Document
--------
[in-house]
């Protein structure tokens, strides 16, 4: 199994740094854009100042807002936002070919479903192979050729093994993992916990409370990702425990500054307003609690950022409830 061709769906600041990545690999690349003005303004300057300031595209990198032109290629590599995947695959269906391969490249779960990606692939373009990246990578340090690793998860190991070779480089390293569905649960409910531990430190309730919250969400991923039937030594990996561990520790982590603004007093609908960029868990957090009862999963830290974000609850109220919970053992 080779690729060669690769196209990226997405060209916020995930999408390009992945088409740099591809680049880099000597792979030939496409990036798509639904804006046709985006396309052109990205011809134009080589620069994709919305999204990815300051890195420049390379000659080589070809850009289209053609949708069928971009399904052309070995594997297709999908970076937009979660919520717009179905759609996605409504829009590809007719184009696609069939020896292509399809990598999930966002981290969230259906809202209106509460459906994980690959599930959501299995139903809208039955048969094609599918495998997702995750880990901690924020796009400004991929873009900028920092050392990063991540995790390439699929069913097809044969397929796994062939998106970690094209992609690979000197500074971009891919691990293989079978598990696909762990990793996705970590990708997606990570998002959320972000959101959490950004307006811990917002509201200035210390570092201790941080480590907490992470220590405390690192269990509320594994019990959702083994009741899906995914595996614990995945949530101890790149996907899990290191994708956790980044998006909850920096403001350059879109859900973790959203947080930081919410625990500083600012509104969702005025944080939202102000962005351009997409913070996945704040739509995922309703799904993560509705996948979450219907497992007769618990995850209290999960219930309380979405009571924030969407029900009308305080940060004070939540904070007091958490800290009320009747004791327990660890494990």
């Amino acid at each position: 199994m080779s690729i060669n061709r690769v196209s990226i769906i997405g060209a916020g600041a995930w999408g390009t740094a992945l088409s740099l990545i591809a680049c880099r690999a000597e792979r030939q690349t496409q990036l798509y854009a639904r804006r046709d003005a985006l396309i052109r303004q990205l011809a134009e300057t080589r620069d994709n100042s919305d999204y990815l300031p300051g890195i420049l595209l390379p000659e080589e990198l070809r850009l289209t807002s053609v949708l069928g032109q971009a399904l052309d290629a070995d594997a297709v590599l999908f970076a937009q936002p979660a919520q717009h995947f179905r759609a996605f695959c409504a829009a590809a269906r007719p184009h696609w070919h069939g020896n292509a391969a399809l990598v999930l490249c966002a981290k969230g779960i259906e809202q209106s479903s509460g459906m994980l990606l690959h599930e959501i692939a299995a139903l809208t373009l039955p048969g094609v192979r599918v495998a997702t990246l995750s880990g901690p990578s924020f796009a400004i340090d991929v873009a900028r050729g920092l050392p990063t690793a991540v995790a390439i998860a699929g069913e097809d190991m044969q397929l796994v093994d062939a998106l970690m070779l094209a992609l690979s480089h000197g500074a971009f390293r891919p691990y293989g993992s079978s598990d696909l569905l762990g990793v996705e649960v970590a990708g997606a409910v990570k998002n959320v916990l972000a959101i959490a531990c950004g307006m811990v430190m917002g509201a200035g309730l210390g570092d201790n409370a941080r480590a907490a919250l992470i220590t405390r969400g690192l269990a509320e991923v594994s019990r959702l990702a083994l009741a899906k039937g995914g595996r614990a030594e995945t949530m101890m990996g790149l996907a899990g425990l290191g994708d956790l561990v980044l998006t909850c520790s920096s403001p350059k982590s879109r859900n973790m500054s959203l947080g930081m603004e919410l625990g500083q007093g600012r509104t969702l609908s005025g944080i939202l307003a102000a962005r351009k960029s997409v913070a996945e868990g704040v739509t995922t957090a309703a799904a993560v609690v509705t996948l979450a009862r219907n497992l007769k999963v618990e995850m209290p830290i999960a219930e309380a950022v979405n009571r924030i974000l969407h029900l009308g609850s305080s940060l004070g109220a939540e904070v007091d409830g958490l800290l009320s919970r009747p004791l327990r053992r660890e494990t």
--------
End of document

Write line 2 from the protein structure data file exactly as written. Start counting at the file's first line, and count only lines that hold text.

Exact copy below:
């Protein structure tokens, strides 16, 4: 199994740094854009100042807002936002070919479903192979050729093994993992916990409370990702425990500054307003609690950022409830 061709769906600041990545690999690349003005303004300057300031595209990198032109290629590599995947695959269906391969490249779960990606692939373009990246990578340090690793998860190991070779480089390293569905649960409910531990430190309730919250969400991923039937030594990996561990520790982590603004007093609908960029868990957090009862999963830290974000609850109220919970053992 080779690729060669690769196209990226997405060209916020995930999408390009992945088409740099591809680049880099000597792979030939496409990036798509639904804006046709985006396309052109990205011809134009080589620069994709919305999204990815300051890195420049390379000659080589070809850009289209053609949708069928971009399904052309070995594997297709999908970076937009979660919520717009179905759609996605409504829009590809007719184009696609069939020896292509399809990598999930966002981290969230259906809202209106509460459906994980690959599930959501299995139903809208039955048969094609599918495998997702995750880990901690924020796009400004991929873009900028920092050392990063991540995790390439699929069913097809044969397929796994062939998106970690094209992609690979000197500074971009891919691990293989079978598990696909762990990793996705970590990708997606990570998002959320972000959101959490950004307006811990917002509201200035210390570092201790941080480590907490992470220590405390690192269990509320594994019990959702083994009741899906995914595996614990995945949530101890790149996907899990290191994708956790980044998006909850920096403001350059879109859900973790959203947080930081919410625990500083600012509104969702005025944080939202102000962005351009997409913070996945704040739509995922309703799904993560509705996948979450219907497992007769618990995850209290999960219930309380979405009571924030969407029900009308305080940060004070939540904070007091958490800290009320009747004791327990660890494990």